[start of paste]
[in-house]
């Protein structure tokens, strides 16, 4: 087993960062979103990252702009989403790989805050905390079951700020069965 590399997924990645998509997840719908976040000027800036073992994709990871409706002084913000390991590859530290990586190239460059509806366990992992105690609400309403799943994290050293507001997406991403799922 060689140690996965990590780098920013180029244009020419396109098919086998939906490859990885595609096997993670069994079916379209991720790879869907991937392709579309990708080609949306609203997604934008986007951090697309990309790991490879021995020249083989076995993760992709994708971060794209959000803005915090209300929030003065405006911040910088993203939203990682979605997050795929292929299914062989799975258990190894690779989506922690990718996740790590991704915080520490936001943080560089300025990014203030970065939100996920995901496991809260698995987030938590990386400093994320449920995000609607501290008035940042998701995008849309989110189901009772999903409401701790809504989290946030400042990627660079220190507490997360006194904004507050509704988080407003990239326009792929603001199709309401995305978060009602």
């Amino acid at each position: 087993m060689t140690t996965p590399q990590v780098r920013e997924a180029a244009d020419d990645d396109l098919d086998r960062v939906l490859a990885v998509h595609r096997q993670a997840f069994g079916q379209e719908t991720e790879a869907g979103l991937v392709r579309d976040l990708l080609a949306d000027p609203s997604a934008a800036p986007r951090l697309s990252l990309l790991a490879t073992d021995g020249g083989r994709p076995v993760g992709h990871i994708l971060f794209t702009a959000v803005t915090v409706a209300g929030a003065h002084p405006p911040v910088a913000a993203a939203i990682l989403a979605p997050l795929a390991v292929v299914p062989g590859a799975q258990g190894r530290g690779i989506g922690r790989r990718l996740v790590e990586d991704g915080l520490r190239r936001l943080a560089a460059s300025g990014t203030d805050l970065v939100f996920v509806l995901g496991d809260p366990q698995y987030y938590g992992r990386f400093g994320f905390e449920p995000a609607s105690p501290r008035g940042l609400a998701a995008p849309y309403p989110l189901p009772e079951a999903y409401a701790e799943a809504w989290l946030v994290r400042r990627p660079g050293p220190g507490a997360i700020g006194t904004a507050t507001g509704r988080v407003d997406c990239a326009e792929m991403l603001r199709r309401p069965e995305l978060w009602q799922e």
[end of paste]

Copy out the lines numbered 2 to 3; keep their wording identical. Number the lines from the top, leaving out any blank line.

């Protein structure tokens, strides 16, 4: 087993960062979103990252702009989403790989805050905390079951700020069965 590399997924990645998509997840719908976040000027800036073992994709990871409706002084913000390991590859530290990586190239460059509806366990992992105690609400309403799943994290050293507001997406991403799922 060689140690996965990590780098920013180029244009020419396109098919086998939906490859990885595609096997993670069994079916379209991720790879869907991937392709579309990708080609949306609203997604934008986007951090697309990309790991490879021995020249083989076995993760992709994708971060794209959000803005915090209300929030003065405006911040910088993203939203990682979605997050795929292929299914062989799975258990190894690779989506922690990718996740790590991704915080520490936001943080560089300025990014203030970065939100996920995901496991809260698995987030938590990386400093994320449920995000609607501290008035940042998701995008849309989110189901009772999903409401701790809504989290946030400042990627660079220190507490997360006194904004507050509704988080407003990239326009792929603001199709309401995305978060009602």
């Amino acid at each position: 087993m060689t140690t996965p590399q990590v780098r920013e997924a180029a244009d020419d990645d396109l098919d086998r960062v939906l490859a990885v998509h595609r096997q993670a997840f069994g079916q379209e719908t991720e790879a869907g979103l991937v392709r579309d976040l990708l080609a949306d000027p609203s997604a934008a800036p986007r951090l697309s990252l990309l790991a490879t073992d021995g020249g083989r994709p076995v993760g992709h990871i994708l971060f794209t702009a959000v803005t915090v409706a209300g929030a003065h002084p405006p911040v910088a913000a993203a939203i990682l989403a979605p997050l795929a390991v292929v299914p062989g590859a799975q258990g190894r530290g690779i989506g922690r790989r990718l996740v790590e990586d991704g915080l520490r190239r936001l943080a560089a460059s300025g990014t203030d805050l970065v939100f996920v509806l995901g496991d809260p366990q698995y987030y938590g992992r990386f400093g994320f905390e449920p995000a609607s105690p501290r008035g940042l609400a998701a995008p849309y309403p989110l189901p009772e079951a999903y409401a701790e799943a809504w989290l946030v994290r400042r990627p660079g050293p220190g507490a997360i700020g006194t904004a507050t507001g509704r988080v407003d997406c990239a326009e792929m991403l603001r199709r309401p069965e995305l978060w009602q799922e």